• ‘More important, if you bonk on the run or have bike problems, it is much safer to have the wind at your back for the return trip.’
    • ‘A skinny man, who bonked early and often, crumples onto his back, eyes glazed over in a thousand-yard stare.’
    • ‘I usually bring a wee bit of honey with me on rides in case I bonk.’
    • ‘Every year, walkers are pulled off the course for dehydration and the effects of bonking.’
    • ‘Little do we know that at the top of the mountain he has bonked and is lying in the first-aid station, his body limp and shivering.’
    • ‘This year I threw time away in the Pyrenees when I bonked.’
    • ‘When I started the training, if I pushed myself above, say, 188 beats per minute, I would bonk.’
    • ‘Pace lines formed and dissolved as we each tried to find the right pace to make it 26 miles without bonking.’
    • ‘Then he starts to talk about freeriding, half pipes and barrel bonks and I'm completely lost.’
    • ‘My workouts were going more smoothly, and there was never an instance when I was in the middle of a run and all of a sudden felt the bonking effect.’
    • ‘Gerosa is now letting a gap open up at the back of the break… could he be bonking?’

noun

informal
  • 1An act of knocking or hitting something that causes a reverberating sound.

    ‘give it a bonk with a hammer’
    • ‘If an actor looks like a wimp, it's not going to be believable for him to slam down the other character, but a bonk to the eyes might work instead.’
    • ‘Everything we've learned in the past few years has given us a bonk on the head in terms of speaking directly to individual people.’
    • ‘The next thing Ayaki heard was a small bonk and an ‘ouch’ afterwards.’
    • ‘Revolutionary soldiers were either given a stick to bite or a bonk on the head so that they'd pass out.’
    • ‘He then spotted me, and he gave me a bonk on the forehead with the heel of his hand,’
    • ‘Do people really get amnesia from a bonk on the head?’
    • ‘Napoleon made his exit with the slam of a door and a shower of toy soldiers, one of which hit Talleyrand in the head with an audible bonk.’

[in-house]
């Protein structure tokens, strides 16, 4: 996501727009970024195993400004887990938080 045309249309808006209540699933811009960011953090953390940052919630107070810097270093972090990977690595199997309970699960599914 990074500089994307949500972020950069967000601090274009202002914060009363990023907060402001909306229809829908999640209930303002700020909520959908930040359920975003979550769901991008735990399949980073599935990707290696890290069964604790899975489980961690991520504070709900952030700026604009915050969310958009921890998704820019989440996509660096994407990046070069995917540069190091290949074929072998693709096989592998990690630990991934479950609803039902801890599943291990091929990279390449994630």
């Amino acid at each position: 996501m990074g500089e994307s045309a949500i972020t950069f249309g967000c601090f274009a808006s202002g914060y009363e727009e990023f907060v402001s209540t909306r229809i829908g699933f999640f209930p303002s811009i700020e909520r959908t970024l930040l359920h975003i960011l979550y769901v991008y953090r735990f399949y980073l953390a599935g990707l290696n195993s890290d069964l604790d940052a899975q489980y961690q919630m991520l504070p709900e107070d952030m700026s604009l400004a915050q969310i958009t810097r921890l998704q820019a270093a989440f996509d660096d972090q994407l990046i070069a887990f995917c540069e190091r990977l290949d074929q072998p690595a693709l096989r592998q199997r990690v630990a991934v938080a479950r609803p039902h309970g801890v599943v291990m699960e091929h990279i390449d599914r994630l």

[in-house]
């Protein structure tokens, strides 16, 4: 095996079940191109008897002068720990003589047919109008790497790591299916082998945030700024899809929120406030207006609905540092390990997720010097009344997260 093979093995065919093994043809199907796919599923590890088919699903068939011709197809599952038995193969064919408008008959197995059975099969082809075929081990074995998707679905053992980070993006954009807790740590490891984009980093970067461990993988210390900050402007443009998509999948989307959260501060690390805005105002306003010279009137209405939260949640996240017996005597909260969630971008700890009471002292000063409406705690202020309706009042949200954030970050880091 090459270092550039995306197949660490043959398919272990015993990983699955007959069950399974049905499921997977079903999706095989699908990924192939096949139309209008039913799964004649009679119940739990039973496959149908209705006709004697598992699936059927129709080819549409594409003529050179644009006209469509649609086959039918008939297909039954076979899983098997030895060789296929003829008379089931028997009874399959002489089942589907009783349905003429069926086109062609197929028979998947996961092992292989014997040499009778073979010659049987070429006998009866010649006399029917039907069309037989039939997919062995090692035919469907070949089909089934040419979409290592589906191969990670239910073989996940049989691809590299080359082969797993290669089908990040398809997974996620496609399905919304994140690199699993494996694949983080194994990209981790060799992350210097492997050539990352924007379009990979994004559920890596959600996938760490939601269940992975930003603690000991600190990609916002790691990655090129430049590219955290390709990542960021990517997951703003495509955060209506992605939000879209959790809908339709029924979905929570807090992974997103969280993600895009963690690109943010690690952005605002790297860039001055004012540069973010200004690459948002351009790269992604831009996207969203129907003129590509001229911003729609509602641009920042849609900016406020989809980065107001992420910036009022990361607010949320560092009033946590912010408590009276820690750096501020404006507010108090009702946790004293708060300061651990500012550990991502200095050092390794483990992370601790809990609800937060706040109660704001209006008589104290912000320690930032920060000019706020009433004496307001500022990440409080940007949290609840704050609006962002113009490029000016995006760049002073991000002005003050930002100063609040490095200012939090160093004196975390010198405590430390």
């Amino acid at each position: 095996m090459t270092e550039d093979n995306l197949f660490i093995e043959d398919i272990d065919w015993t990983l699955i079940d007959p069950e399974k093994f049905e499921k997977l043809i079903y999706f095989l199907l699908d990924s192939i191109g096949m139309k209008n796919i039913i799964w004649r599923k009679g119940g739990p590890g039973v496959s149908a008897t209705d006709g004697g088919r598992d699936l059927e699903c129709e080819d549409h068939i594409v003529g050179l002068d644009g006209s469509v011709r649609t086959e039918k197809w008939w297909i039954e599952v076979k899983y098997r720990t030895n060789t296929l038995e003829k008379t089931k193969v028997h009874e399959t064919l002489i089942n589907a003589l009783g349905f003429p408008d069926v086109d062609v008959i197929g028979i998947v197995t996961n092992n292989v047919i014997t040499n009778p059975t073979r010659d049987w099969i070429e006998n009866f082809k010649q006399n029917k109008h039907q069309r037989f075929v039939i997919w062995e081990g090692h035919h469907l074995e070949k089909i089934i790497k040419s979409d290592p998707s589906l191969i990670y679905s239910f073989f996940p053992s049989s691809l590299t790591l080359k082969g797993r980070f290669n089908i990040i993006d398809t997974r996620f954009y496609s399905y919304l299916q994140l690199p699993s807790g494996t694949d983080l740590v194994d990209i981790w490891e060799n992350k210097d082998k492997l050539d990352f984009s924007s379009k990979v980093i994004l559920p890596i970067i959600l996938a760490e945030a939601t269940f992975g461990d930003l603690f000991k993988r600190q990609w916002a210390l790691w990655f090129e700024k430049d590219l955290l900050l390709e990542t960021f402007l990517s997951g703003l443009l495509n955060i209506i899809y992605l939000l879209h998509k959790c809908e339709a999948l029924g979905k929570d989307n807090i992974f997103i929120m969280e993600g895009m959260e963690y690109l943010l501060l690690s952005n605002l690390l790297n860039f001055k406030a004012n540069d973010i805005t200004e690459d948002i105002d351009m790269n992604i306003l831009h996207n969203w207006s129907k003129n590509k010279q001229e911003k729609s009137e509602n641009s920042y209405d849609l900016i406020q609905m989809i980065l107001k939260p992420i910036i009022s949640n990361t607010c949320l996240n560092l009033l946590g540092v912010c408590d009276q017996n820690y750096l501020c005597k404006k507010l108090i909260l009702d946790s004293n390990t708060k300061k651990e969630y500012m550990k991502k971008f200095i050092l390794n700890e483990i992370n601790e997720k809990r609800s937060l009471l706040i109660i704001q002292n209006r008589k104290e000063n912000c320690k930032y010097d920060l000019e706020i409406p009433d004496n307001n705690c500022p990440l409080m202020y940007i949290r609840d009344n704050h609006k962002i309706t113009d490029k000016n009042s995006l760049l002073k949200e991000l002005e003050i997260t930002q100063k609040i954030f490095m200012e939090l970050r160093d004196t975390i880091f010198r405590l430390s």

• ‘If I ever meet JJ in person, I’ll be sure to give him a good bonk on the nose.’
    • ‘However, every bonk on the head comes in crystal clear, and for this reviewer that's all that matters.’
    • ‘That director must've had a bonk on the head or no brain at all.’
    • ‘And yet he runs off stage in tears when he gets a little bonk from a Volvic bottle?’
  • 2British An act of sexual intercourse.

    • ‘A self-absorbed advertising type, gives up his Christmas airplane seat to a family man so he can stay behind for a bonk.’
    • ‘At least Sex in the City ended with a good bonk, which provided a raucous end to another lacklustre last show.’
    • ‘Last year I went back to Kynance with my beloved fiancée, and we thanked my guardian angel by having a delightful bonk on a cliff.’
    • ‘Unashamedly promiscuous, Slater's ambition dictates that a quick bonk can often be indispensable to an upwardly mobile career.’
  • 3the bonkA level of exhaustion that makes a cyclist or runner unable to go further.

    ‘we had the bonk when we were saddle sore’
    • ‘As the miles rack up the body starts to feel fatigued, the mind starts to not be quite as sharp, but I wasn't feeling the bonk and could have gone on for more.’
    • ‘Starting now, we're riding more, eating less and maxed out on energy bars - a combo that leaves us primed for some pretty bad bonks.’
    • ‘It also means that you need to keep the carbohydrates coming in throughout the race as the bonk will occur sooner than at sea level.’
    • ‘And sometimes, the bonks can be even more serious.’
    • ‘The bonk will only hit you once and then you will never let it happen again.’
    • ‘This additional carbohydrate fuel will prolong the time to the bonk.’

Origin

1930s: imitative.

Pronunciation

bonk

/bɑŋk//bäNGk/